Winter Cross: Feeding the Flickering Flame

Editor’s note: Over the course of 2023, at the eight stations in the Wheel of the Year, Bart Everson will share with the Gaian community a guided, breath-based meditation. It is our hope that these meditations will help you to observe and to celebrate Gaia’s journey around the Sun, and to explore possible meanings embedded in various parts of the cycle. The particular meditation featured here is appropriate for the winter cross-quarter, which falls in early February in the northern hemisphere and early August in the southern hemisphere. If you’re in the Southern Hemisphere, and it’s February, you may wish to listen instead to the summer cross meditation

Listen to Bart’s Meditation here or on Insight Timer or read the transcript below.
What is the sound of snow landing on pine straw? (Image from Piotr Zakrzewski via Pixabay)

Transcript of the Winter Cross Meditation

This meditation is dedicated to Mother Earth, the mother of us all, and this is a meditation on a seasonal moment about halfway between the winter solstice and the vernal equinox. It’s usually celebrated around the beginning of February as Imbolc or Brid or Candlemas or Oimelc or Groundhog Day. It’s even been called the winter thermistice. And of course in the southern hemisphere this seasonal moment falls at the beginning of August.

And in case you’re curious, the sound you’re hearing in the background is an ice storm in the deep woods of North Carolina. It was recorded in late January 2014 by Christopher Courter. You can hear the small particles of ice and sleep falling between the pine trees as they land on a bed of pine straw on the ground below.

So, take a moment just to get comfortable, to sit comfortably, and bring your attention gently to lie upon your breath, on your breathing, just to observe how it is. Notice the particular qualities of your breath, and not just the particular qualities but also the universal qualities. You might notice your breath is like a cycle, like a circle that keeps repeating, and in fact you’ve been repeating this cycle for your entire life. And not only that, but all of your ancestors for time out of mind have repeated the same cycle of breath for generations untold.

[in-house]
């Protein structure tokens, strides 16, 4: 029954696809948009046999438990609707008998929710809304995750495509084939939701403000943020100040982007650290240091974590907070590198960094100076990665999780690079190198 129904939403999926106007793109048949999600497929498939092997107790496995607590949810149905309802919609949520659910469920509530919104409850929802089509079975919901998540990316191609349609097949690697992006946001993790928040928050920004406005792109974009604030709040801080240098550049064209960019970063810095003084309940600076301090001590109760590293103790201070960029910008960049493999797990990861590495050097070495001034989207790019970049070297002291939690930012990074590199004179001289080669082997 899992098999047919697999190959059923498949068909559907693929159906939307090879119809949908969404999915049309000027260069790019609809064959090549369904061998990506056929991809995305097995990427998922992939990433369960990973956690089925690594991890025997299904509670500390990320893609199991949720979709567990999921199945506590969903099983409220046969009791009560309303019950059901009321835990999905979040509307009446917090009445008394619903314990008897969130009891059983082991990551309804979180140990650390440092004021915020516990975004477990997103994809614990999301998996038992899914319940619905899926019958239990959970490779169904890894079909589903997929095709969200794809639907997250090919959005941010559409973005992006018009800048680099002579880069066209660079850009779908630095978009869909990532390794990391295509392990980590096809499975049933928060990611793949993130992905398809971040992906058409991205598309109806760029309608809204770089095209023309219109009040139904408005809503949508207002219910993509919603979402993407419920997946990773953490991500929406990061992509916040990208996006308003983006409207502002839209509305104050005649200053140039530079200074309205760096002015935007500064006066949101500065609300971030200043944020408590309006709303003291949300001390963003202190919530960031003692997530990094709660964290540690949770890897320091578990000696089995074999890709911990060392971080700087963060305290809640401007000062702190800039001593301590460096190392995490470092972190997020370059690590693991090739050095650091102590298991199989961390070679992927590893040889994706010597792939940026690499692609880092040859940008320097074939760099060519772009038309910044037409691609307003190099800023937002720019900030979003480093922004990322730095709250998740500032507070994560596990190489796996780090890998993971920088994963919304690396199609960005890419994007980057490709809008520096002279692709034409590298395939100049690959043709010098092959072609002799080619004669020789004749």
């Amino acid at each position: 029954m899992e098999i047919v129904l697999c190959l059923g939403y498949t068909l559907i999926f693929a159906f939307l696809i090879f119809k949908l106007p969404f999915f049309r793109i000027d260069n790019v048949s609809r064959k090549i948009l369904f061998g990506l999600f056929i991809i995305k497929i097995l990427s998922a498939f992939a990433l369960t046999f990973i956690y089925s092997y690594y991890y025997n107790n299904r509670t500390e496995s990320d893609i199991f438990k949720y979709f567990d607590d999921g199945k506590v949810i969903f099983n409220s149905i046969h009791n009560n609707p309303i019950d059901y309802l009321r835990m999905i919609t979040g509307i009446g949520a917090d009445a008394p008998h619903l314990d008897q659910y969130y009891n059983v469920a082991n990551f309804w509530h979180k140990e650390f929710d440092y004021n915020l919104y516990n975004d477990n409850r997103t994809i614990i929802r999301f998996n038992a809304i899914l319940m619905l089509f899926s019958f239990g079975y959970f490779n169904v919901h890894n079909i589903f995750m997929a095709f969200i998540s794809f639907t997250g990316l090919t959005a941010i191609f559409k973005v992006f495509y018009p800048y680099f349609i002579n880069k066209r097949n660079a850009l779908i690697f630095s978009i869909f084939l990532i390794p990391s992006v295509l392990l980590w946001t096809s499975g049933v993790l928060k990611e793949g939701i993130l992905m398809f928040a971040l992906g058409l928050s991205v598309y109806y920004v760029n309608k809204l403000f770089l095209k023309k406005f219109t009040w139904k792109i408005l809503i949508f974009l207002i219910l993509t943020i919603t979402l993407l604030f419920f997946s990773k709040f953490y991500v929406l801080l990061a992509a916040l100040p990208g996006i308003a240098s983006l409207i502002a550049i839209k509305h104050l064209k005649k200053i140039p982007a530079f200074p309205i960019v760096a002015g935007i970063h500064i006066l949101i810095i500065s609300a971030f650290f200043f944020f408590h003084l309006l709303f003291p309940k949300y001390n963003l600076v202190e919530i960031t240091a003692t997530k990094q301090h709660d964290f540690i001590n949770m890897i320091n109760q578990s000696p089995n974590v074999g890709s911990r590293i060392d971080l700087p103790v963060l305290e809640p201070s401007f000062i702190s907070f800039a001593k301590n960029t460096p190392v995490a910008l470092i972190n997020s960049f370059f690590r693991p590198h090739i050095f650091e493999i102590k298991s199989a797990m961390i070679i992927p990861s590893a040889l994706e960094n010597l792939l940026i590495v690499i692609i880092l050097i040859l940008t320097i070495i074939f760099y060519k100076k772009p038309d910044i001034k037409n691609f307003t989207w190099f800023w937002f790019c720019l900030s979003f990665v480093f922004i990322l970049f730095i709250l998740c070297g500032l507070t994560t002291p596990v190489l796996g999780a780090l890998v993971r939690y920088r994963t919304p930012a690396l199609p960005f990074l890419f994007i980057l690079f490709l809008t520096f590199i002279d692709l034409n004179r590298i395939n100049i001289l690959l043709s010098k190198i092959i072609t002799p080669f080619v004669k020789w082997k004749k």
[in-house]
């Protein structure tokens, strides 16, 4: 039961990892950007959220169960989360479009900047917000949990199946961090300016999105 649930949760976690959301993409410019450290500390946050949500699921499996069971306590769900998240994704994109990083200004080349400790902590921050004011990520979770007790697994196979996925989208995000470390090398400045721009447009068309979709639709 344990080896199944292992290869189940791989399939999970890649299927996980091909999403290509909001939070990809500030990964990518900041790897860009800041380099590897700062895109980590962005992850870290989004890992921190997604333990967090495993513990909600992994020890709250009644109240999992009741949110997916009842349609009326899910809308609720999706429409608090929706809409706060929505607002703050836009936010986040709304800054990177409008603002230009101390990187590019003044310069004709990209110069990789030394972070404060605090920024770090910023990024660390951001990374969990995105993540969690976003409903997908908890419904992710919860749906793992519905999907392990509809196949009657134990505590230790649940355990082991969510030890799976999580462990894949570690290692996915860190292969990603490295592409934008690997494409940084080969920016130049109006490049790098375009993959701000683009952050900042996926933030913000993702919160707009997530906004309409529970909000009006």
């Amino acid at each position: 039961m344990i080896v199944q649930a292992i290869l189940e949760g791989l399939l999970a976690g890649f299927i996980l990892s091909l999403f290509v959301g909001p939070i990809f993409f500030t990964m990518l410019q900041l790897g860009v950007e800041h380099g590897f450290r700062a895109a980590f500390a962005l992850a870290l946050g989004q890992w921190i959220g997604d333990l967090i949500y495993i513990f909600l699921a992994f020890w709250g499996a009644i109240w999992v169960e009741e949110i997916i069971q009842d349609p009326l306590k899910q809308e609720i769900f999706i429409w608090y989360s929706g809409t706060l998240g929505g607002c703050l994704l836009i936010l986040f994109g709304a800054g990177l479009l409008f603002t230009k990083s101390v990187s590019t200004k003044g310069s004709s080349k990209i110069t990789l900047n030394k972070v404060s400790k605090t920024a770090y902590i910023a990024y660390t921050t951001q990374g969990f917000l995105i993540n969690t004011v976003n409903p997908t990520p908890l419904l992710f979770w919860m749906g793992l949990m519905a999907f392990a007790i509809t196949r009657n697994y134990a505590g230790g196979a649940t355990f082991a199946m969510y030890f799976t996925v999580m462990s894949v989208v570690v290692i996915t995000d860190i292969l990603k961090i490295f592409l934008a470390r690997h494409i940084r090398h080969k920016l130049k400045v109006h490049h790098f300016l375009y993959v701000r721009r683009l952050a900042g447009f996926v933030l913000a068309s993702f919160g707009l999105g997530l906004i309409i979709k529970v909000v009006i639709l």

So, you might notice the in-breath, the out-breath. See if you can catch that little turning, where the out-breath turns around and becomes the in-breath, that little pivot where exhalation becomes inhalation.

And perhaps we can zoom in even more on that moment. Perhaps you can notice that desire to breathe in, the birth of each new breath.

If it’s helpful, you can reach into the cycle and intervene a little bit, just kind of dragging out that pause after the exhalation, maybe just for a heartbeat, so that you can really feel the desire to draw in breath. See how each new inhalation is born. See how the desire to breathe springs out of the abyss. This is what we might call the Imbolc moment, the Candlemas moment: the desire to breathe, the desire to come into being.